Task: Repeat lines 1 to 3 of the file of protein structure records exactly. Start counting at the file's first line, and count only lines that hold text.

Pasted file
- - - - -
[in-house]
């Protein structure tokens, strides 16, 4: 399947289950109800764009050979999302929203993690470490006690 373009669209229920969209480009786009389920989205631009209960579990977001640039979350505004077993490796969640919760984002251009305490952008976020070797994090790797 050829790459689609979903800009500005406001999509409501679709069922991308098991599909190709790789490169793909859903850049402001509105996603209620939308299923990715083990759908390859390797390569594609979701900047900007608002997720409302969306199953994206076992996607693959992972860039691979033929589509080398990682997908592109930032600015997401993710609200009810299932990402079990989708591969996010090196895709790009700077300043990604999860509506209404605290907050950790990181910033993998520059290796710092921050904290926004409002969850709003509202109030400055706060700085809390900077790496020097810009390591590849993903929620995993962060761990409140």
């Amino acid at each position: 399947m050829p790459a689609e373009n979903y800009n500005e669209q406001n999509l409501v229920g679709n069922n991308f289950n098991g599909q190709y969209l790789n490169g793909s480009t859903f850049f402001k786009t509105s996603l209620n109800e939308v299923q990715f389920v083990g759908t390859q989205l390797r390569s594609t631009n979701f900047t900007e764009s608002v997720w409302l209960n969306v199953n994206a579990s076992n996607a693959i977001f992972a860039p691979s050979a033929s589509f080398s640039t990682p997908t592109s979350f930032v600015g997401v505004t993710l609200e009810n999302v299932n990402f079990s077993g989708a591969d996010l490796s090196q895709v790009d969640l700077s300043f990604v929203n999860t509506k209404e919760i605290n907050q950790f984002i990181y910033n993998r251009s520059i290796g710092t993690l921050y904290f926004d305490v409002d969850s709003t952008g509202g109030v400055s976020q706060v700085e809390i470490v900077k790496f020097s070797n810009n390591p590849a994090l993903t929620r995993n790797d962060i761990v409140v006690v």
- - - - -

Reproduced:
[in-house]
């Protein structure tokens, strides 16, 4: 399947289950109800764009050979999302929203993690470490006690 373009669209229920969209480009786009389920989205631009209960579990977001640039979350505004077993490796969640919760984002251009305490952008976020070797994090790797 050829790459689609979903800009500005406001999509409501679709069922991308098991599909190709790789490169793909859903850049402001509105996603209620939308299923990715083990759908390859390797390569594609979701900047900007608002997720409302969306199953994206076992996607693959992972860039691979033929589509080398990682997908592109930032600015997401993710609200009810299932990402079990989708591969996010090196895709790009700077300043990604999860509506209404605290907050950790990181910033993998520059290796710092921050904290926004409002969850709003509202109030400055706060700085809390900077790496020097810009390591590849993903929620995993962060761990409140």
């Amino acid at each position: 399947m050829p790459a689609e373009n979903y800009n500005e669209q406001n999509l409501v229920g679709n069922n991308f289950n098991g599909q190709y969209l790789n490169g793909s480009t859903f850049f402001k786009t509105s996603l209620n109800e939308v299923q990715f389920v083990g759908t390859q989205l390797r390569s594609t631009n979701f900047t900007e764009s608002v997720w409302l209960n969306v199953n994206a579990s076992n996607a693959i977001f992972a860039p691979s050979a033929s589509f080398s640039t990682p997908t592109s979350f930032v600015g997401v505004t993710l609200e009810n999302v299932n990402f079990s077993g989708a591969d996010l490796s090196q895709v790009d969640l700077s300043f990604v929203n999860t509506k209404e919760i605290n907050q950790f984002i990181y910033n993998r251009s520059i290796g710092t993690l921050y904290f926004d305490v409002d969850s709003t952008g509202g109030v400055s976020q706060v700085e809390i470490v900077k790496f020097s070797n810009n390591p590849a994090l993903t929620r995993n790797d962060i761990v409140v006690v």